Like the other example, the hips flare out, while the waist is cinched above the natural waistline. Unlike the previous example, this corset is laced. Another thing to note about romantic era corsets: the boobs are separated. While regency stays attempted to push the bust upwards by compressing the and pushing  the bust together, these corsets separated the boobies!

This image also demonstrates the return to petticoats during the romantic era. Unlike the regency era where petticoats were largely abandoned in favor of a more natural appearing figure, the romantic era saw a return to puffy skirts, which often meant not just one, but at least two layers of petticoats! These were also corded, and helped make the waist appear smaller. Can you imagine how much all this must have weighed? Women must have gotten their exercise just walking around in this stuff!

Want to see some dresses that demonstrate the results of romantic underwear? Yeah I though so, here ya go:

The Met (1825-1830)

The Met (1832-1835)

Walking ensemble
The Met (1835)

Images and research courtesy of:
The Met

Saturday, November 2, 2013

Regency Stays, a Change in Silhouette

Boy am I pooped! We got a new puppy! And, perhaps needless-to-say he's a handful. Oh well, he's sweet and very very cute! Here's a gratuitous puppy picture:

Now, back to business. Since I've completed my latest sewing project, I'm between projects right now (not to mention tired:). I thought I'd talk a little bit about a topic of interest to me and others interested in regency fashion: regency stays.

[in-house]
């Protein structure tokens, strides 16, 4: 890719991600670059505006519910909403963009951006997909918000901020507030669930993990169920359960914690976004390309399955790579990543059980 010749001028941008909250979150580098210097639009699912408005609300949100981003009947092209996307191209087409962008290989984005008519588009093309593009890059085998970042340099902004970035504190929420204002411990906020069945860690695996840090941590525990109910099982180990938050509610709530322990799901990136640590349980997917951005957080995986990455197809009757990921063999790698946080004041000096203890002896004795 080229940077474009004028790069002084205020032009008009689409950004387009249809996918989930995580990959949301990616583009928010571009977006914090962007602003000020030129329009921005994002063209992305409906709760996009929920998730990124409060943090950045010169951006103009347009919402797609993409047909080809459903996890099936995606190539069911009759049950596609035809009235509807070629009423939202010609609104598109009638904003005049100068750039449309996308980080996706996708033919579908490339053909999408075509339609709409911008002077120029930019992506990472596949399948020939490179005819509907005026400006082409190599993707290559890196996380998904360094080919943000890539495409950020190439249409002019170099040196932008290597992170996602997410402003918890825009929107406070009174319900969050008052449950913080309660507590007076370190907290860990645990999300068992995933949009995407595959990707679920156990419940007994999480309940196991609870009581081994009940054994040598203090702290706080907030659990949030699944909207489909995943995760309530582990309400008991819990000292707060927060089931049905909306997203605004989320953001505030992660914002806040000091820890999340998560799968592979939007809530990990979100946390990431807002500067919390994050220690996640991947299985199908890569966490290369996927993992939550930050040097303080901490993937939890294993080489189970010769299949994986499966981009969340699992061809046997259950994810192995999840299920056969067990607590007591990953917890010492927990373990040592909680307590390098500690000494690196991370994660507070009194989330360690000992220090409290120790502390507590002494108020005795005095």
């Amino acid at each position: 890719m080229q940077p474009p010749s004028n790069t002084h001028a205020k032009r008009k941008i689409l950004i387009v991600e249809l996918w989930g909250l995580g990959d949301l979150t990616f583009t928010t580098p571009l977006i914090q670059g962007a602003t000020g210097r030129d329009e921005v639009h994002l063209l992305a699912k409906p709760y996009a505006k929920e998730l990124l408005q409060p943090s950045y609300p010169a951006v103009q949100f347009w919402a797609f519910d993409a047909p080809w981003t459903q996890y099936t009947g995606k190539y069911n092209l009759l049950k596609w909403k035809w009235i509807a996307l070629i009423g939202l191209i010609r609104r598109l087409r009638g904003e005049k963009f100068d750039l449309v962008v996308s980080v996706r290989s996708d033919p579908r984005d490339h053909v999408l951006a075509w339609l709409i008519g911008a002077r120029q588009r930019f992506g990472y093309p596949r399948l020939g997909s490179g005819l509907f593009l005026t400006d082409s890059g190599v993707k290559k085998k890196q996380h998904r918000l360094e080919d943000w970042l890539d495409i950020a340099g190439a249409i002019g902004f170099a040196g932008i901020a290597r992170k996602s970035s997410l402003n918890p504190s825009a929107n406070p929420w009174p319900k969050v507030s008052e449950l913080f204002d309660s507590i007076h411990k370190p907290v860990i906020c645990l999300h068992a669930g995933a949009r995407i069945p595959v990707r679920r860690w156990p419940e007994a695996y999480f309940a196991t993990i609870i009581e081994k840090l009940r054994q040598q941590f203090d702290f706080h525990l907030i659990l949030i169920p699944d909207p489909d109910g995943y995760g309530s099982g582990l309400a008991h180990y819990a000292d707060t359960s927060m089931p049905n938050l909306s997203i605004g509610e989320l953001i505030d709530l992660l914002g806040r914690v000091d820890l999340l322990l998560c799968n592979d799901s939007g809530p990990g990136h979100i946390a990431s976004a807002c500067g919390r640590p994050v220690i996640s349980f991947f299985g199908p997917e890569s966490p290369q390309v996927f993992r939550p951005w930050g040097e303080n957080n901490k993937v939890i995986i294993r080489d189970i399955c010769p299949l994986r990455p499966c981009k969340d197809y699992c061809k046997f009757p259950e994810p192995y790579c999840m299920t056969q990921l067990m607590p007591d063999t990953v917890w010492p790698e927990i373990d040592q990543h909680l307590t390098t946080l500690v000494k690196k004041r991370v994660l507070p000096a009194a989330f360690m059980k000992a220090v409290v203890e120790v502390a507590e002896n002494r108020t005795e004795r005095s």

Now the regency stay is often referred to as the "short corset." Unlike the corsets of the 18th century and the Victorian Era, the regency corset drew the waistline up just below the bust. This pushed the bust up, (often creating that heaving bosom thing) and let the waist be unconstrained. The short stays are closer to the modern bra than corsets from the 18th century and Victoria era. 

Here's a pictorial example:

From what I've read, the front of the stays were reinforced with a wooden busk (some say whalebone, some don't). The rest of the corset was corded. They were more of support garments rather than the figure altering styles of the previous and subsequent eras. As with these other eras, regency stays were worn over a chemise.Over this was the dress! Isn't that scandalous?! I can only imagine Victorian women saying "What no petticoats, no corset covers, no drawers!?!?"

As you can see from the picture, the top was drawstringed. I can only imagine this helped push the bust up even farther. Something that interests me on the shorter version is the side. Quite stretchy! I know I've read about this sewing technique, but can't remember its exact name. Anyone know?

I've worn a steel-boned corset before, and all I can say is these look soooo much more comfortable!

Here's an illustration from 1811 depicting regency stays:

a bit of lacing, but nothing too serious

The result of short stays on the silhouette? A much more natural, free shape. The shape took its inspiration from classical Greek statuary- free-flowing. (Well, all except the boobs, very high)

From the bust down, the figure is free

another high bust, funny even the head wear/hairstyles look Grecian

Contrast these silhouettes with one from 1760-1769:

And one from later in 1858-1860:
Both good examples of constraining corsets!

Well that's all I have for now!

images and research courtesy of:
Victorian and Albert Museum